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[gawr-juh s] /ˈgɔr dʒəs/
splendid or sumptuous in appearance, coloring, etc.; magnificent:
a gorgeous gown; a gorgeous sunset.
Informal. extremely good, enjoyable, or pleasant:
I had a gorgeous time.
Origin of gorgeous
1490-1500; earlier gorgeouse < Old French gorgias fashionable, elegant (< ?); see -ous
Related forms
gorgeously, adverb
gorgeousness, noun
1. rich, superb, grand; brilliant, resplendent, glittering, dazzling. See magnificent.
1. poor, plain. Unabridged
Based on the Random House Dictionary, © Random House, Inc. 2015.
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Examples from the Web for gorgeously
Contemporary Examples
Historical Examples
  • The curtain rose and displayed a beautiful theatre in miniature, and most gorgeously painted.

    Three Years in Europe William Wells Brown
  • It was so simple, so complete, and so wonderfully, gorgeously Egbertian.

    Fair Harbor Joseph Crosby Lincoln
  • Three elephants walked abreast, most gorgeously apparelled, and moved with a dignity most surprising.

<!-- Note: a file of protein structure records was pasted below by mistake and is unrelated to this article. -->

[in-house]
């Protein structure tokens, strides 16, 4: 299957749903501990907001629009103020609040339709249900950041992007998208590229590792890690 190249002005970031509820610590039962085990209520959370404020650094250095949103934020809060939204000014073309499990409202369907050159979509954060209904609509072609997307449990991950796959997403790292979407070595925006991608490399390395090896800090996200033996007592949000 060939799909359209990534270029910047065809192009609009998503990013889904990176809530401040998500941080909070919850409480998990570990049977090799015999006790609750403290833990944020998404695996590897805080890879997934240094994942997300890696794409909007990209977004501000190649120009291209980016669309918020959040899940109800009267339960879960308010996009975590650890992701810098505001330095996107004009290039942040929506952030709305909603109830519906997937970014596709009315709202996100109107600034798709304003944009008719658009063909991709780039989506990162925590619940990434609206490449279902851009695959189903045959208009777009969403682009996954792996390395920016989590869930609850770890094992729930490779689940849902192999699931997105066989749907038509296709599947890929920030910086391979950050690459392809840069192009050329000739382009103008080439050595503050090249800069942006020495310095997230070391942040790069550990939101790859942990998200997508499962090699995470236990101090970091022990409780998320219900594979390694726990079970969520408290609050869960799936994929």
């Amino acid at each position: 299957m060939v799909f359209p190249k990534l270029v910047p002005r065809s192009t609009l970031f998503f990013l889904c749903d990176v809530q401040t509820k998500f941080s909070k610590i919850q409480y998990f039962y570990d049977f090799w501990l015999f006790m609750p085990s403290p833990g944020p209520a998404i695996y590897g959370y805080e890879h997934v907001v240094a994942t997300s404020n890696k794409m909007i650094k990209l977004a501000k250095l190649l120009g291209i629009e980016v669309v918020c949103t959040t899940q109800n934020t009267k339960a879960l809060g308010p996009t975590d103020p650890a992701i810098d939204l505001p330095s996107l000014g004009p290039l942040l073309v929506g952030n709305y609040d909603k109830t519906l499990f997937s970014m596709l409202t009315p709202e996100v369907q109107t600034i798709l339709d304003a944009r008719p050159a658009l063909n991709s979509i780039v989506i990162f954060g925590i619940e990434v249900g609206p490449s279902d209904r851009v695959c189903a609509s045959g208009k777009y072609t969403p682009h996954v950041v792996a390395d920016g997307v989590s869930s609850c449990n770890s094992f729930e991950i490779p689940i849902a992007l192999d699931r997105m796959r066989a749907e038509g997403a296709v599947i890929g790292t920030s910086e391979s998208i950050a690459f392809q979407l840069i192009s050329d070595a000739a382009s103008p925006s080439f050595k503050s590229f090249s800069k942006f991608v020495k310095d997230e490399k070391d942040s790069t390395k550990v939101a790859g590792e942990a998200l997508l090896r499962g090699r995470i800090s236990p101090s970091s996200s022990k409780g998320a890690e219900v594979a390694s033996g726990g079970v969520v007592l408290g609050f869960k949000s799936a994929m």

My Trip Around the World Eleonora Hunt
  • The saloon, which is gorgeously decorated, is 100 yards long.

  • The Ames trio and some of the more distinguished guests were already occupying the gorgeously decorated boxes at the sides.

    Carmen Ariza Charles Francis Stocking
  • The streets were gorgeously decorated and a holiday had been declared.

British Dictionary definitions for gorgeously


strikingly beautiful or magnificent: gorgeous array, a gorgeous girl
(informal) extremely pleasing, fine, or good: gorgeous weather
Derived Forms
gorgeously, adverb
gorgeousness, noun
Word Origin
C15: from Old French gorgias elegant, from gorgias wimple, from gorge; see gorge
Collins English Dictionary - Complete & Unabridged 2012 Digital Edition
© William Collins Sons & Co. Ltd. 1979, 1986 © HarperCollins
Publishers 1998, 2000, 2003, 2005, 2006, 2007, 2009, 2012
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Word Origin and History for gorgeously

1530s, from gorgeous + -ly (2).



late 15c., "splendid, showy" (of clothing), from Middle French gorgias "elegant, fashionable," of unknown origin; perhaps literally "necklace" (and thus "fond of jewelry"), from Old French gorge "bosom, throat," also "something adorning the throat." A connection to the Greek proper name Gorgias (supposedly in reference to a notorious sophist) also has been proposed. Related: Gorgeousness.

Online Etymology Dictionary, © 2010 Douglas Harper
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